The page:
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First of all, it has a bona fide movie star in Gael Garcia Bernal. It also has a strong social conscience that often appeals to the Academy’s liberal wing. Beyond that, its story about the unexpected perils of filmmaking will strike a chord with industry insiders.
Most important of all, however, it happens to be an excellent film that will be hard for voters to ignore. Vitagraph will release the movie around the time of the Oscars, and if it scores a nomination, it could generate nice business on the specialty circuit.
A Spanish film crew arrives in Bolivia to dish the dirt on Christopher Columbus and his exploitation of native Indian populations during his journeys to the New World. The director, Sebastian (Bernal), dreams of making an epic that will expose the imperialist sins of his ancestors. But while they are preparing their shoot, they suddenly confront contemporary South American politics.
A multinational corporation plans to privatize the city’s water supply, and several locals participating in the filming get involved in increasingly violent demonstrations against the corporate intruders. (The story is set against the real-life water wars in Bolivia in 2000.) At first the filmmakers try to ignore the turmoil, but eventually their project is threatened by the growing unrest.
While the concept may sound schematic, it is brought to vivid life by wonderful characterizations. The main character is not Bernal’s Sebastian but his crass producer, Costa (Luis Tosar), who goes through the most dramatic transformation while making the film. His gradual moral awakening is beautifully rendered in the script by Paul Laverty (the writer of many Ken Loach movies), while Tosar’s performance is at once subtle and shattering.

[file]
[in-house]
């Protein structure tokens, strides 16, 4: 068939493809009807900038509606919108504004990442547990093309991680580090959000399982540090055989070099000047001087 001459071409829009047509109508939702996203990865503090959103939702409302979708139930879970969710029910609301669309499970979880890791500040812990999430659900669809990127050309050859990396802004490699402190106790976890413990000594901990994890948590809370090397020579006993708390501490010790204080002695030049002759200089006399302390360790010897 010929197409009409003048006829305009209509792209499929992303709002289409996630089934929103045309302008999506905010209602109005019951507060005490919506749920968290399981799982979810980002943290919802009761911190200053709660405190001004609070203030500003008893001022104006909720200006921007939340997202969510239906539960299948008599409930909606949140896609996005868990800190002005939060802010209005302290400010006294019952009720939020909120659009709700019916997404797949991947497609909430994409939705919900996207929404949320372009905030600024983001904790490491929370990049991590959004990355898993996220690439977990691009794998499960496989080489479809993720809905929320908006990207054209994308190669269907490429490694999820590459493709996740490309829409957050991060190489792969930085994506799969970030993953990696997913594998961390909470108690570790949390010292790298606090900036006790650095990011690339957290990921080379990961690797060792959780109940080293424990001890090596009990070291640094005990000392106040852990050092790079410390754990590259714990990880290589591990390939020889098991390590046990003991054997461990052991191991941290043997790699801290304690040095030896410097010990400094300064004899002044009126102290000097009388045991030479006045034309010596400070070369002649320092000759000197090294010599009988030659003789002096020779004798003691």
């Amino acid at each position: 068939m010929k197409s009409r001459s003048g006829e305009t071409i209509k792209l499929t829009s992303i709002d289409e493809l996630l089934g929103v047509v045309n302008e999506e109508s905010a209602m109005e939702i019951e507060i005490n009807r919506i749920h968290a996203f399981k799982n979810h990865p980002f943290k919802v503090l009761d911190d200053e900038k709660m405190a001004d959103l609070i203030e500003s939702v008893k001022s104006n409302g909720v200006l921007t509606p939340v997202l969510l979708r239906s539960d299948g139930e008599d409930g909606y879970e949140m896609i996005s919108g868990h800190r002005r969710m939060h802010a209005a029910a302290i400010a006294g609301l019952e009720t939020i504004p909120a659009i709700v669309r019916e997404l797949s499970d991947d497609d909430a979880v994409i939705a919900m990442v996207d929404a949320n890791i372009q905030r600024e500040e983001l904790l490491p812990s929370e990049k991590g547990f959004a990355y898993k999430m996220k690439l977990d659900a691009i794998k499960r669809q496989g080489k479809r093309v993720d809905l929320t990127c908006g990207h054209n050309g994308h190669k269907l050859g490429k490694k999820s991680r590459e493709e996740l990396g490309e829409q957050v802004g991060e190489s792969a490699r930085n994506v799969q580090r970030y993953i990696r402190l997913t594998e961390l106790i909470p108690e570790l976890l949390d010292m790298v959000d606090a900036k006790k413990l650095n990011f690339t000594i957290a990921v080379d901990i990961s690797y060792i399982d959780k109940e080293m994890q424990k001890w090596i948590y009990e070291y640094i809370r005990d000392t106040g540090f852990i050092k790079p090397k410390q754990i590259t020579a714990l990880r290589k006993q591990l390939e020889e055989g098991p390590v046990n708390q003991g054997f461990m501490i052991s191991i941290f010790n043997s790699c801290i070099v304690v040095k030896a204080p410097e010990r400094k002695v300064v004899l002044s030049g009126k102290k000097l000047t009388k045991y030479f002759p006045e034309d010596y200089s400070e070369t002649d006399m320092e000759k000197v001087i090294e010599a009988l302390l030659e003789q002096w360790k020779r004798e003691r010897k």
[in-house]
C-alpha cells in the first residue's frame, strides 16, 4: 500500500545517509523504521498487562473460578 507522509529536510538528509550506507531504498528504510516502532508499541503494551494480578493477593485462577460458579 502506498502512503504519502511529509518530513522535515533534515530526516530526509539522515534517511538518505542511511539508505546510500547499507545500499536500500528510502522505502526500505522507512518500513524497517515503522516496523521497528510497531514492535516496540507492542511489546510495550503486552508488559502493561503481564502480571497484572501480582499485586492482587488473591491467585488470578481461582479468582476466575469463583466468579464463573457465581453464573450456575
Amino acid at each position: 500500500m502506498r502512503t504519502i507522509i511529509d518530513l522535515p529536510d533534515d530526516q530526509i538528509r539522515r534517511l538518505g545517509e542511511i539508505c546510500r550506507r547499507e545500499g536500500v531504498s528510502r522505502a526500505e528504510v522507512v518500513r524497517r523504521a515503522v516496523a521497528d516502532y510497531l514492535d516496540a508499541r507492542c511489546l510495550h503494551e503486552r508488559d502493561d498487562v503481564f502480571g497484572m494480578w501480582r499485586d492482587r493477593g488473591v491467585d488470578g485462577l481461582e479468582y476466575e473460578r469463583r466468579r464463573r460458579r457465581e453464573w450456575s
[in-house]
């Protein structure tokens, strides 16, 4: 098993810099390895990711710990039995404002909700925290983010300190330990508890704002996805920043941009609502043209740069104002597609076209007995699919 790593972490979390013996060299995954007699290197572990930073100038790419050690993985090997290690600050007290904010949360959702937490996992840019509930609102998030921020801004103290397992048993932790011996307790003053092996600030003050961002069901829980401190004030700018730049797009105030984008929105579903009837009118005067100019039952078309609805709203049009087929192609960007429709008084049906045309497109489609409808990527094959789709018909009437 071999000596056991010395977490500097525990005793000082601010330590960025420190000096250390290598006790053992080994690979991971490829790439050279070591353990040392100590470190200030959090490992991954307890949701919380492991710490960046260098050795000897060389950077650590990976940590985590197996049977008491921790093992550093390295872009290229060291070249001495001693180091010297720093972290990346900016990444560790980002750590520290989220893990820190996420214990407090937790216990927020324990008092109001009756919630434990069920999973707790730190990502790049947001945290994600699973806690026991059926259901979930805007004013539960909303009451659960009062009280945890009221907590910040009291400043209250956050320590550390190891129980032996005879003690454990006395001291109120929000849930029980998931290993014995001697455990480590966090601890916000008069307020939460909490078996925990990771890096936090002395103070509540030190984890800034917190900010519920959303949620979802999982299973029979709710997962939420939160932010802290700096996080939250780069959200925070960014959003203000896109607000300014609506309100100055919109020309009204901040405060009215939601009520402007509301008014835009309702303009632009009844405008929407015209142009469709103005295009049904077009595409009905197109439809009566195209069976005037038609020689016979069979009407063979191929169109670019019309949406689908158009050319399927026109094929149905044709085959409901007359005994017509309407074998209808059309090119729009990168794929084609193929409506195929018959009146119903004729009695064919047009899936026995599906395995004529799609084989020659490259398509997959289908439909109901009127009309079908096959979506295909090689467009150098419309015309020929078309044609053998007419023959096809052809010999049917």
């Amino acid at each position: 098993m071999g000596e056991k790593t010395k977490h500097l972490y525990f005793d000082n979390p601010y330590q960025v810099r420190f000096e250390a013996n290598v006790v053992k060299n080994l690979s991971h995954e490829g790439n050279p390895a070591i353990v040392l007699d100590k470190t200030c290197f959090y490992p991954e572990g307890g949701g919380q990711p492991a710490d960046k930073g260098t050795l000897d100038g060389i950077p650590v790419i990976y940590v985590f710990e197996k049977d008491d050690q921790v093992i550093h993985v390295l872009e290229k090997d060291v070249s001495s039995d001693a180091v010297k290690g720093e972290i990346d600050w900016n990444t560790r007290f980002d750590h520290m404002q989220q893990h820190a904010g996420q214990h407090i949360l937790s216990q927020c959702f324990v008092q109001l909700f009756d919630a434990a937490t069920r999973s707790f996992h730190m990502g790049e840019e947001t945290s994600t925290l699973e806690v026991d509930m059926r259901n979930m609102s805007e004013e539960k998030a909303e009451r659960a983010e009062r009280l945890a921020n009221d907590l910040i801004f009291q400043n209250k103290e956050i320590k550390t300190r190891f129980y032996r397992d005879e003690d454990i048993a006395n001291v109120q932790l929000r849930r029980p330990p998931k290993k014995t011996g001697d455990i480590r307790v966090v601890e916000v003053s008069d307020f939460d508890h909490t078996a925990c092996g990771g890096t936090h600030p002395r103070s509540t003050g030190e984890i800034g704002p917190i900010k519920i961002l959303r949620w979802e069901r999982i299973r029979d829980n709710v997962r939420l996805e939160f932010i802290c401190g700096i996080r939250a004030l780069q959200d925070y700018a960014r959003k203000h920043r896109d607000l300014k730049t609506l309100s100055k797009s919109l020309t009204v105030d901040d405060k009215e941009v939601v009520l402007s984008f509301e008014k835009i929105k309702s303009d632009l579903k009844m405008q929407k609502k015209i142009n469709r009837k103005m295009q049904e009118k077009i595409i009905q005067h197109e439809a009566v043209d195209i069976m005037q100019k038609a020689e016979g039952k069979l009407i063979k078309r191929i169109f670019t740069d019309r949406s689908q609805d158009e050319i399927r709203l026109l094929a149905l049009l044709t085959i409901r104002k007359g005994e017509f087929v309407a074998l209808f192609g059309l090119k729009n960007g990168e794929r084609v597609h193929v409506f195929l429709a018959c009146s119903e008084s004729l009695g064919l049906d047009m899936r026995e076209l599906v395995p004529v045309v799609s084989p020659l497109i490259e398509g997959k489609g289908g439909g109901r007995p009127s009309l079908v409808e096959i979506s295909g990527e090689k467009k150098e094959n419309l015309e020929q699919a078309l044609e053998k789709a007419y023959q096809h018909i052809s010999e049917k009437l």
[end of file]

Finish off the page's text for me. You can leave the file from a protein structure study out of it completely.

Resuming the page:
Another astonishing performance is given by Juan Carlos Aduviri as the leader of the rebels, who is given a parallel part in the film-within-the-film as an Indian tribesman oppressed by the conquering Spaniards. Aduviri, discovered during open casting, seems remarkably unaffected and fiery. Bernal and the other actors find rich dimensions in their portrayals as some portray narcissistic movie stars etched with fine satiric flair.
Director Iciar Bollain includes only a few sequences from the historical epic that the film company is making, but these episodes have the scope needed to enrich the film’s survey of colonialism through the ages. Alex Catalan’s cinematography takes full advantage of the lush settings. Angel Hernandez Zoido does a superb job of editing the riot sequences to convey a sense of frightening immediacy.
In the end, Even the Rain proves to be an intensely moving examination of the possibility of redemption that endures both on and off the screen.
Venue: Palm Springs International Film Festival
Opens: Friday, Feb. 18 (Vitagraph Films)
Cast: Luis Tosar, Gael Garcia Bernal, Juan Carlos Aduviri, Karra Elejalde, Carlos Santos, Raul Arevalo
Director: Iciar Bollain
Screenwriter: Paul Laverty
Producer: Juan Gordon
Director of photography: Alex Catalan
Production designer: Juan Pedro de Gaspar
Music: Alberto Iglesisas
Costume designer: Sonia Grande
Editor: Angel Hernandez Zoido
No rating, 104 minutes
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